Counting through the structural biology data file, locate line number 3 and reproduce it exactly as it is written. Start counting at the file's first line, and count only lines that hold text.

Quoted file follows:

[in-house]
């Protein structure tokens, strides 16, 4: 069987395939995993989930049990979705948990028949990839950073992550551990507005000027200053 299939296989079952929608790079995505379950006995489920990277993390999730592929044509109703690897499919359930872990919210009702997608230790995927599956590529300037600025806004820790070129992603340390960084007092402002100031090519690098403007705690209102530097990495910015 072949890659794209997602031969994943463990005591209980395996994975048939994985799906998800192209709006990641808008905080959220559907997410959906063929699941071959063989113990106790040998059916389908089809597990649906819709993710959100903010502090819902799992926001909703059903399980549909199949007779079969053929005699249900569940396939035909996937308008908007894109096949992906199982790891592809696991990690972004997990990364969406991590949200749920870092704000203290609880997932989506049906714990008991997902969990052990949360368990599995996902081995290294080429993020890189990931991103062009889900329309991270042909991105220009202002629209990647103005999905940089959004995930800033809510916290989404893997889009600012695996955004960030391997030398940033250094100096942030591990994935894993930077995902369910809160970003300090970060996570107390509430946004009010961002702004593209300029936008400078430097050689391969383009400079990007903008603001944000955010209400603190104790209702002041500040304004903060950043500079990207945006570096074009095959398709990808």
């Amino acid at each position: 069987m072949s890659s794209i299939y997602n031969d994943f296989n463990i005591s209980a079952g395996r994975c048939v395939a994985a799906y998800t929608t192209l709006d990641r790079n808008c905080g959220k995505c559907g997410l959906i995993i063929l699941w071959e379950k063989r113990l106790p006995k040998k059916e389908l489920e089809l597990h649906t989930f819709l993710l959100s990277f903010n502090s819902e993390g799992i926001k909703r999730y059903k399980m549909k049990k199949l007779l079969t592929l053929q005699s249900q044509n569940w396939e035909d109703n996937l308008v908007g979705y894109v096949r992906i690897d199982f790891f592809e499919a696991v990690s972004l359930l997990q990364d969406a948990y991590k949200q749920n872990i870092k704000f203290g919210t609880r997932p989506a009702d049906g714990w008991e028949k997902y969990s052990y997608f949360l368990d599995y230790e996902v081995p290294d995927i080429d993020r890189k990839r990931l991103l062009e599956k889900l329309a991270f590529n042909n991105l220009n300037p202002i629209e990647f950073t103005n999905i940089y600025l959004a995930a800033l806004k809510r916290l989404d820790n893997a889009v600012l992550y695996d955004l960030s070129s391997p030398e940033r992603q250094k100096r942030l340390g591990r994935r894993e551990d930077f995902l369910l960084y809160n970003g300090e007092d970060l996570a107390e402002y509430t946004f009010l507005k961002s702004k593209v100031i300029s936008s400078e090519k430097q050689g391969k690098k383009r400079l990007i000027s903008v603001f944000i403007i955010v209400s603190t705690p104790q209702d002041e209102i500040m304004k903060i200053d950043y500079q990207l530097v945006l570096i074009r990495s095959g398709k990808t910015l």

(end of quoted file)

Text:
């Amino acid at each position: 069987m072949s890659s794209i299939y997602n031969d994943f296989n463990i005591s209980a079952g395996r994975c048939v395939a994985a799906y998800t929608t192209l709006d990641r790079n808008c905080g959220k995505c559907g997410l959906i995993i063929l699941w071959e379950k063989r113990l106790p006995k040998k059916e389908l489920e089809l597990h649906t989930f819709l993710l959100s990277f903010n502090s819902e993390g799992i926001k909703r999730y059903k399980m549909k049990k199949l007779l079969t592929l053929q005699s249900q044509n569940w396939e035909d109703n996937l308008v908007g979705y894109v096949r992906i690897d199982f790891f592809e499919a696991v990690s972004l359930l997990q990364d969406a948990y991590k949200q749920n872990i870092k704000f203290g919210t609880r997932p989506a009702d049906g714990w008991e028949k997902y969990s052990y997608f949360l368990d599995y230790e996902v081995p290294d995927i080429d993020r890189k990839r990931l991103l062009e599956k889900l329309a991270f590529n042909n991105l220009n300037p202002i629209e990647f950073t103005n999905i940089y600025l959004a995930a800033l806004k809510r916290l989404d820790n893997a889009v600012l992550y695996d955004l960030s070129s391997p030398e940033r992603q250094k100096r942030l340390g591990r994935r894993e551990d930077f995902l369910l960084y809160n970003g300090e007092d970060l996570a107390e402002y509430t946004f009010l507005k961002s702004k593209v100031i300029s936008s400078e090519k430097q050689g391969k690098k383009r400079l990007i000027s903008v603001f944000i403007i955010v209400s603190t705690p104790q209702d002041e209102i500040m304004k903060i200053d950043y500079q990207l530097v945006l570096i074009r990495s095959g398709k990808t910015l």